At present there are two companies in China focusing on quantum computing. One is Origin Quantum based in Hefei, which has 77 patents in the field, ranking it in the world’s top 10. Another is Shenzhen-based SpinQ, which is developing desktop-size quantum computers. Tech behemoths such as Alibaba, Baidu, Tencent and Huawei are all ploughing resources into the frontier technology too.

Where China really lags behind is quantum sensor technology. That has not stopped investors from betting on the likes of Guochuang Software, Bluedon Information Security Technology and Advanced Fiber Resources – driving their share prices up by the 20% daily ceiling on October 19 after news became public of the study session’s topic.

Yet Beijing looks determined not to be left behind. After the latest study session, Xinhua published a directive in which Xi called for a greater national effort to forge ahead in quantum science. Xue’s lecture clearly had an impact…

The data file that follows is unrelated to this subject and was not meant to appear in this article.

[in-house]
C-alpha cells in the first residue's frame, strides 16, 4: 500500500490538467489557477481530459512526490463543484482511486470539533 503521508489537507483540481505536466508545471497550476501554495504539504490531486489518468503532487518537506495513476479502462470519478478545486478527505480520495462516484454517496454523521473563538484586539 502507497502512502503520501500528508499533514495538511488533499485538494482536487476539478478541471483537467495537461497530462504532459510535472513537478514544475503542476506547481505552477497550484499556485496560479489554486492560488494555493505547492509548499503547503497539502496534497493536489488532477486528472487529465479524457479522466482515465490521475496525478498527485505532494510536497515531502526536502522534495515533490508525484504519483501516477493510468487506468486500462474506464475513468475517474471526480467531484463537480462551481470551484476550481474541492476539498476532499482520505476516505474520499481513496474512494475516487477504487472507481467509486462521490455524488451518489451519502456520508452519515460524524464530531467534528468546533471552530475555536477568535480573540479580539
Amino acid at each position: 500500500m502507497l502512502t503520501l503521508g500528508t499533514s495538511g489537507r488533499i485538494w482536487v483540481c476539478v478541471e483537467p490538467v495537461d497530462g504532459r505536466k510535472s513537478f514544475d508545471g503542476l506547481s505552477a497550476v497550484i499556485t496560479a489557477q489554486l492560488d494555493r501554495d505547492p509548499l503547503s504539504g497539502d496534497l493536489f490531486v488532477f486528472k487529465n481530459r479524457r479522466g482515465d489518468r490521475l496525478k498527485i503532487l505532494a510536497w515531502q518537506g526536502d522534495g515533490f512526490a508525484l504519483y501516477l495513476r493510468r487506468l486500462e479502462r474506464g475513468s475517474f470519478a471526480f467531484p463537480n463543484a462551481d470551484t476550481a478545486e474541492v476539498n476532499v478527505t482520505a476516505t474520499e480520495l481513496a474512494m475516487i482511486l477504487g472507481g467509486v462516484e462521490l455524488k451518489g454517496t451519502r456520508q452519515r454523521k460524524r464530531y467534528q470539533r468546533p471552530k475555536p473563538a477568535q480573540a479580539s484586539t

Keeping track, Nov 16, 2020: We reported in WiC516 that quantum technology is poised for policy support and big-ticket investment in China, following President Xi Jinping’s advocacy and the holding of a Politburo ‘Study Session’ on the topic in October. A major reason behind the drive was that China lagged behind in two of the three key areas in the revolutionary field, one of which is quantum computing. Apparently, that is not the case anymore. According to a paper published by Science, a journal, on December 4, researchers at the University of Science and Technology of China in Hebei province have created a computing system that demonstrates “quantum supremacy”, meaning it can tackle a problem that no classical supercomputer can solve within a practical timeframe. This is evidenced by the system’s ability to perform an esoteric calculation called “Gaussian boson sampling” in 200 seconds – a task that would take the world’s fastest conventional supercomputer around 2.5 billion years. More remarkably, the result was achieved by manipulating 76 photons (i.e. particles of light), as opposed to using a physical circuit made of cold, superconducting metal. That makes it the world’s first light-based quantum computer, and 10 billion times faster than Google’s 53-qubit quantum computer Sycamore, which was said to have achieved “quantum supremacy” last October. The groundbreaking computer, which comprises a complex array of optical devices including beam splitters and mirrors, is named Jiuzhang, after an ancient Chinese mathematical tome compiled from texts that go as far back as 10 BC in the Han Dynasty. Translated as “The Nine Chapters on the Mathematical Art”, the tome includes the Chinese version of the Pythagorean theorem and other rules. Think of it as China’s equivalent to Euclid’s Elements. Programmed only to do boson sampling, Jiuzhang has yet to become a general-purpose computer, said Pan Jianwei, the quantum scientist who led the research (see WiC465 for his profile). Nonetheless, it has generated much national pride, with four of the 24 researchers behind Jiuzhang born after 1990, with the youngest one aged 23.